Walt Disney Co.’s key streaming service Disney+ has surpassed 100 million subscribers in the 16 months since it launched, Chief Executive Bob Chapek said during the company’s annual shareholder meeting Tuesday.
Disney’s milestone is a heartening development for a company that has weathered extraordinary challenges because of the COVID-19 pandemic.
The subscriber count is up from the 94.9 million accounts Disney reported last month for the quarter that ended in January. And the surge — fueled by hits such as “The Mandalorian” and “WandaVision” — has encouraged the company to spend more on growing its streaming businesses. Disney in December unveiled an aggressive plan to ramp up programming for the service to 100 new titles a year.
“Our direct-to-consumer business is the company’s top priority, and our robust pipeline of content will continue to fuel its growth,” Chapek said.
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The success of Disney+ stands in eye-popping contrast to other parts of Disney’s business that the pandemic has grounded for much of the last year.
Disneyland Resort in Anaheim has been closed since March 2020, and the shuttering of parks, cruise lines and movie theaters has weighed heavily on the company’s finances.
Disney lost $2.8 billion in fiscal 2020. First quarter net income for 2021 fell 99% to $29 million, compared with a profit of $2.13 billion a year earlier.
But Chapek gave shareholders reason to believe that the worst is in the past, saying the company aims to open Disneyland Resort by “late April.” This comes after state officials on Friday said California theme parks and sports stadiums will be allowed to welcome back visitors as early as April 1, with capacity limits.
“The fact is it will take some time” to ready the park for reopening and retrain the more than 10,000 “cast members” waiting to get back to work, Chapek said.
The shareholder meeting, where investors get to ask management an eclectic array of questions, comes just over a year after Chapek took over from Bob Iger, who became executive chairman in February 2020. Iger opened the event by confirming that this was his final shareholder meeting before he leaves at the end of December, as planned.
Shareholders approved the company’s compensation plan for Disney’s top executives, with 68% voting in favor and 31% casting ballots against it.
Disney’s executive leadership went without bonuses in fiscal 2020, during which the company laid off thousands of workers. That resulted in significant reductions in overall compensation for Disney bosses, whose pay is weighted toward performance-based rewards rather than base salaries.
Chapek, in his first year as CEO of the Burbank entertainment giant, had a total compensation package worth $14.2 million, including his salary and stock awards, according to Disney’s annual proxy report. Iger had a total compensation package worth $21 million in fiscal 2020, representing a 56% decline from the prior year.
Disney investors rejected two shareholder proposals, including one requesting public disclosure of lobbying activities. Disney in January, along with other companies, pledged to not contribute to campaigns for politicians who declined to certify Joe Biden’s election as president.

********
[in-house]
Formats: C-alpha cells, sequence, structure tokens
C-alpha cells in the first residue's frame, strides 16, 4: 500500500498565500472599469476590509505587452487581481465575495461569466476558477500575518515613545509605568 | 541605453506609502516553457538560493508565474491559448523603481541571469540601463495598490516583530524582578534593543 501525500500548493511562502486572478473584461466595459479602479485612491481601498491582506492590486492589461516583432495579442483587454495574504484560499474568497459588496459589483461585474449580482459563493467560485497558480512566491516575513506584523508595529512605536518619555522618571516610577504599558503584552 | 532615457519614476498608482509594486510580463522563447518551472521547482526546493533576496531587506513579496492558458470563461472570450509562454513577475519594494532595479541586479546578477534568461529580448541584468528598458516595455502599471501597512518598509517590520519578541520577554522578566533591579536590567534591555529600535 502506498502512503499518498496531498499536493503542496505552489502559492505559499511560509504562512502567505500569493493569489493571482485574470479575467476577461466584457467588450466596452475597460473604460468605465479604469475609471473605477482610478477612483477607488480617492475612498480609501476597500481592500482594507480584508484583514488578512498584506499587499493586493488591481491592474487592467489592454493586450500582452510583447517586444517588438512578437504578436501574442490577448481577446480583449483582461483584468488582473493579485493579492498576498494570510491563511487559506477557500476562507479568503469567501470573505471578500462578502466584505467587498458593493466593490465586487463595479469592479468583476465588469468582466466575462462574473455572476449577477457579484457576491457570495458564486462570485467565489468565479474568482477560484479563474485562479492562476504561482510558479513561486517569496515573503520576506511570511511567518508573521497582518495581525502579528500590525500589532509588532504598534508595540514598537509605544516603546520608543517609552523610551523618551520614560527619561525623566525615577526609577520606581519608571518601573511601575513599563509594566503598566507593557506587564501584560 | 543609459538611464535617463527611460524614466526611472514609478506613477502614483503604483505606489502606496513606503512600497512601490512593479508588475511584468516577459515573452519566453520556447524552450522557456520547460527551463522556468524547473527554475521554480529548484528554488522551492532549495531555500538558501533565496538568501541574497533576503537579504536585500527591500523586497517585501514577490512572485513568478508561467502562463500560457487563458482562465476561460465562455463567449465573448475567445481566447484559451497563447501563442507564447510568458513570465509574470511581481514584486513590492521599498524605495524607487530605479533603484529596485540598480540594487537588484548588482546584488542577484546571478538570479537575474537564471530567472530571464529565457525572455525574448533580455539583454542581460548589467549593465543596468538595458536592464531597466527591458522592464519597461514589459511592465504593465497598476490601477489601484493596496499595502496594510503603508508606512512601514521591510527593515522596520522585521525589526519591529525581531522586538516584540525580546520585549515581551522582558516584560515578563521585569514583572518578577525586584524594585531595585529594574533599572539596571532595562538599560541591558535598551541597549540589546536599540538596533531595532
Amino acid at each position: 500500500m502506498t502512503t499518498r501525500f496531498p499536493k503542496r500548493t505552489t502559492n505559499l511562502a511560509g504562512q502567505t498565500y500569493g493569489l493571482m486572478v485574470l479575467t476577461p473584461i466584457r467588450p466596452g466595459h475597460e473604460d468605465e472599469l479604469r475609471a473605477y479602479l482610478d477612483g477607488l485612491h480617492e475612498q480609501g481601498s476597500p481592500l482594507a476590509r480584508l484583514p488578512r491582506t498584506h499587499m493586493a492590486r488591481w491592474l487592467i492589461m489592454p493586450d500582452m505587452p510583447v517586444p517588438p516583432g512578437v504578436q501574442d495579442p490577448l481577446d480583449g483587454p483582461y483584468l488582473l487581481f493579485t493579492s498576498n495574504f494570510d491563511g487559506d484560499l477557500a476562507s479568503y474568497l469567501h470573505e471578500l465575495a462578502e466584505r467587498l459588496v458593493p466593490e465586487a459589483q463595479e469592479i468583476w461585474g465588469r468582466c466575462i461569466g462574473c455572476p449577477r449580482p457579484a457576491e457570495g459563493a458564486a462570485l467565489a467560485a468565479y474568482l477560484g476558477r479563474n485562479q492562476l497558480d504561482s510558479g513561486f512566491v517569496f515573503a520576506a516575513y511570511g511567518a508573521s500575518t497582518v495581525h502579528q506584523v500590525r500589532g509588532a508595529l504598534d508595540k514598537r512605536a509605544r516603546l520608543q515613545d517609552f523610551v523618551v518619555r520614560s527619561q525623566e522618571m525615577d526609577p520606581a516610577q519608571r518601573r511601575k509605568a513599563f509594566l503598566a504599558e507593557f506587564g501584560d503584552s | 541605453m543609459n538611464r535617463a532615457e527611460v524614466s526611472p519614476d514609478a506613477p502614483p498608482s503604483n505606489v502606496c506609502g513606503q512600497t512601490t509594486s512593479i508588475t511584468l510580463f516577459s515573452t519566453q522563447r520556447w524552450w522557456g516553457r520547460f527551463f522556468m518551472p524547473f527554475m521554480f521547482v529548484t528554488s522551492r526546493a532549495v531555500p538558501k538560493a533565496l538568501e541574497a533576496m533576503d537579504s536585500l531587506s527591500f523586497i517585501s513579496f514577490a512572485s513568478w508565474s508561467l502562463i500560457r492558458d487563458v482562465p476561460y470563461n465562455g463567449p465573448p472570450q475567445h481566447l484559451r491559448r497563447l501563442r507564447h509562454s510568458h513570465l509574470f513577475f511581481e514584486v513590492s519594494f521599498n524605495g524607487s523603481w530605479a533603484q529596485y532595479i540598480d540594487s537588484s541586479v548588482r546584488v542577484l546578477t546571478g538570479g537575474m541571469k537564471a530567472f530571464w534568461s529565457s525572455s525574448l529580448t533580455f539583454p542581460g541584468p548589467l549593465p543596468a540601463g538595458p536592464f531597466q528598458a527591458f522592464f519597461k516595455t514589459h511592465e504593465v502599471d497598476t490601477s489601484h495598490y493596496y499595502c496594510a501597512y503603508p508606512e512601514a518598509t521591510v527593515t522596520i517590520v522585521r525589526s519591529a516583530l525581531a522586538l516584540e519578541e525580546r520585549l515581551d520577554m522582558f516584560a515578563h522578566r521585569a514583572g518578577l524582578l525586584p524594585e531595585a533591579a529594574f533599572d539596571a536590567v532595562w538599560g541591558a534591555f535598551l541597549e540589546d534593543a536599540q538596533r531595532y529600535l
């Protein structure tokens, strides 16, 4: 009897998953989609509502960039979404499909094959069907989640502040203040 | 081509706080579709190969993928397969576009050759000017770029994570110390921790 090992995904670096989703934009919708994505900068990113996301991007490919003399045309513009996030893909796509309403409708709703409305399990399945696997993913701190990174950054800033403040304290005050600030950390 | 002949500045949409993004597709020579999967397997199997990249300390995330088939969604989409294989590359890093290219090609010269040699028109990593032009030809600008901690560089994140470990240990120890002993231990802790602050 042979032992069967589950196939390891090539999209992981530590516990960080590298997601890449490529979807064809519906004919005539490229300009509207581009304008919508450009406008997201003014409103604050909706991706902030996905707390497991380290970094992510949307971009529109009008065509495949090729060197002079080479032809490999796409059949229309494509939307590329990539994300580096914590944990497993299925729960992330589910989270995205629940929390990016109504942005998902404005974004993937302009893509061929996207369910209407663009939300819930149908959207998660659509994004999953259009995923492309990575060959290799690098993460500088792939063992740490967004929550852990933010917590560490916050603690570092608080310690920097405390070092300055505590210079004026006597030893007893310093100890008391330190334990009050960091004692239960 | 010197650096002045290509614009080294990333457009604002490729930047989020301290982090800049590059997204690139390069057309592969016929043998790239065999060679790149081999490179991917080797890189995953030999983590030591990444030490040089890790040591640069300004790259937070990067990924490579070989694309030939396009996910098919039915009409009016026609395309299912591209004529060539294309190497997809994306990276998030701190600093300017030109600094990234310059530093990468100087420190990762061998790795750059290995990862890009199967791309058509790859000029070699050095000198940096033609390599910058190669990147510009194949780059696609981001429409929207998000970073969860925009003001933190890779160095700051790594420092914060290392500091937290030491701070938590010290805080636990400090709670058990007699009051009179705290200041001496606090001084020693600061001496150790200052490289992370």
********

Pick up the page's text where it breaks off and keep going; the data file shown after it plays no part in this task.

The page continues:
The other rejected proposal requested that non-management employees be included on director nominee candidate lists.
The fate of theatrical movies remains in question, despite New York City opening cinemas last week. Chapek mentioned Marvel’s “Black Widow” as the company’s next major release, which is “currently” scheduled for May 7. It’s still unclear whether the date will stick after Universal Pictures pushed “F9″ back by a month to June 25.
On parks, Chapek touted several projects in the works, including the Marvel-themed Avengers Campus coming to Disney California Adventure later this year, as well as a “Zootopia” land at Shanghai Disneyland. A fifth cruise ship, called Wish, is poised for its maiden voyage in summer 2022.
The Q&A session included some queries about lightning-rod topics.
One shareholder asked why the Disney Animation feature “Raya and the Last Dragon” wasn’t playing at certain theaters. “Raya,” which opened last weekend, didn’t show in Cinemark cinemas because the theater chain rejected Disney’s terms on splitting box office revenue.
Another asked about the firing of “The Mandalorian” star Gina Carano over what Lucasfilm described as “abhorrent” social media posts and whether Disney had different standards for left-leaning and right-leaning political expression. Chapek said the decision was about “standing for values… that are universal.”
Yet another caller asked whether Disney planned to “fire” Lucasfilm President Kathleen Kennedy, who has presided over blockbuster films and the company’s successful push into streaming TV, but has made decisions that rankled certain ardent fans of the franchise. Chapek strongly rejected the notion, saying he looked forward to Kennedy’s work with Lucasfilm “for years to come.”
Disney’s stock has been on a tear during the last year, surging to records of more than $200 in recent days, well more than double where it was trading when the coronavirus upended the U.S.
The shares on Tuesday fell $6.03, or 3%, to $195.88 in midday trading.